Remember the last time your boss roamed into your office/cubicle and asked you to add this one tiny feature to your project in a week? You were tempted to say it is not possible to do it in the time frame, but then you took into account that it looks and sounds as a small feature and it will probably take you only half the time to do it anyway. Also, it is difficult to say “No” to your boss, right? So you said: “Sure boss, I can handle it.”

In the end, what could possibly go wrong?

You see, what you forgot is that even though the feature is tiny, this is not some hobbyist program. It is an enterprise solution and it has to be done professionally, meaning it has to have great UX and consequently UI, it has to follow application conventions and it has to work even in most obscure situations. Also, your boss never told you half of what he expects and he forgot to tell you he intends to show off this feature to board of directors on Friday, so you have to have it ready by Thursday. This will turn your next week into a living nightmare, consisting of developing, building and making complete arse of yourself, because you didn’t get “the specs” correctly. Sure, you should have written specs, but let’s be honest, you agreed to the timeline that makes writing specs impossible to do. I guess you could go to your boss a day later (after you slept it off) and tell him that the feature is a no go, however, you have a problem there. Your boss considers the feature to be tiny. Hell, he even convinced you, the expert, that it is a tiny feature. You agreed with him, so the feature is tiny. No matter what you say or do, you won’t be able to convince him that his feature is in fact a monstrous three week feature that needs planning, specs, Q&A testing and a release on it’s own.

So, to get yourself out of this mess, you need to start thinking strategically and fast. Meet crunch-time development. Crunch-time development may sound like waterfall development, but it is not. CTD plans for everything. It is just that it may not follow all company conventions, as it has to be done in record time. To do CTD well, prepare for 2 days of planning, at least half a day of serious testing and debugging and some serious overtime. The remainder of time you must spend coding. Based on my experience, I can only advise you not to code tired as that will only make your code more error prone. Hence, I advise you that during CTD, you go to sleep early and get to work well rested. Also, if you have Q&A department, explain the situation and ask them for help. A bribe or reward afterwards (I am talking coffee, chocolates, whiskey) should be given and is silently expected.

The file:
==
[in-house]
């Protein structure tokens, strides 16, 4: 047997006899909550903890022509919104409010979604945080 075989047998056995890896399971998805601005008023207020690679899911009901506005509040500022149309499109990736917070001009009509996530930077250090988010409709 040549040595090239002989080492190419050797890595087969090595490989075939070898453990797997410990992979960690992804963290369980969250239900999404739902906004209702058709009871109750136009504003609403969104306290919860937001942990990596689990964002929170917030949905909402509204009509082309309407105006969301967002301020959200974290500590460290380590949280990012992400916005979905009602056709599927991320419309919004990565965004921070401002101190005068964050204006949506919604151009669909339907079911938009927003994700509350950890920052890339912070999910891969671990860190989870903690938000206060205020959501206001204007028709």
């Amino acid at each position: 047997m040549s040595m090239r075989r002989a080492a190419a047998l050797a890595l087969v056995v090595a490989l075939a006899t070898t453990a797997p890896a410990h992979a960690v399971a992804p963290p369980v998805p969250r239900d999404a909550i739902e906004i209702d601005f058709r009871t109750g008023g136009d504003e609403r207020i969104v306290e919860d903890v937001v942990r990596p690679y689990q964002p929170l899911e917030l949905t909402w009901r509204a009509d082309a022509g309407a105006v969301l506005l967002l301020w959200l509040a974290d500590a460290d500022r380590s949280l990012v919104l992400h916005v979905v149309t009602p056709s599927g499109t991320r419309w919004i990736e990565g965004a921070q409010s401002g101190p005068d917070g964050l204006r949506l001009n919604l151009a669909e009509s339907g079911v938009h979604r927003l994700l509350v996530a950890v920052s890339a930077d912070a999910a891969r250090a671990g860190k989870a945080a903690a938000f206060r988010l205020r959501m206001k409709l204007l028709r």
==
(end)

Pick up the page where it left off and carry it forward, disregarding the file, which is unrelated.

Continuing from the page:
Planning stage consists of specifying the hell out of the feature. You don’t have time for full blown specs, so do some hand-sketching and explain things on sketches themselves. At all times, nag your boss for more details and show him sketches and improve on them. If your boss is unwilling to participate, then try to convince him that in his best interest to get involved or he might end up with feature he didn’t order.

Back to your “tiny feature”. In case you missed it, you have exactly 4 days to complete it. So, counting down 2 days of preparation and half a day for testing and debugging, you are left with 1.5 days of extreme coding. You can prolong that by doing overtime, but do not over do it, as that will leave marks on your mental and physical health. Not to mention your code.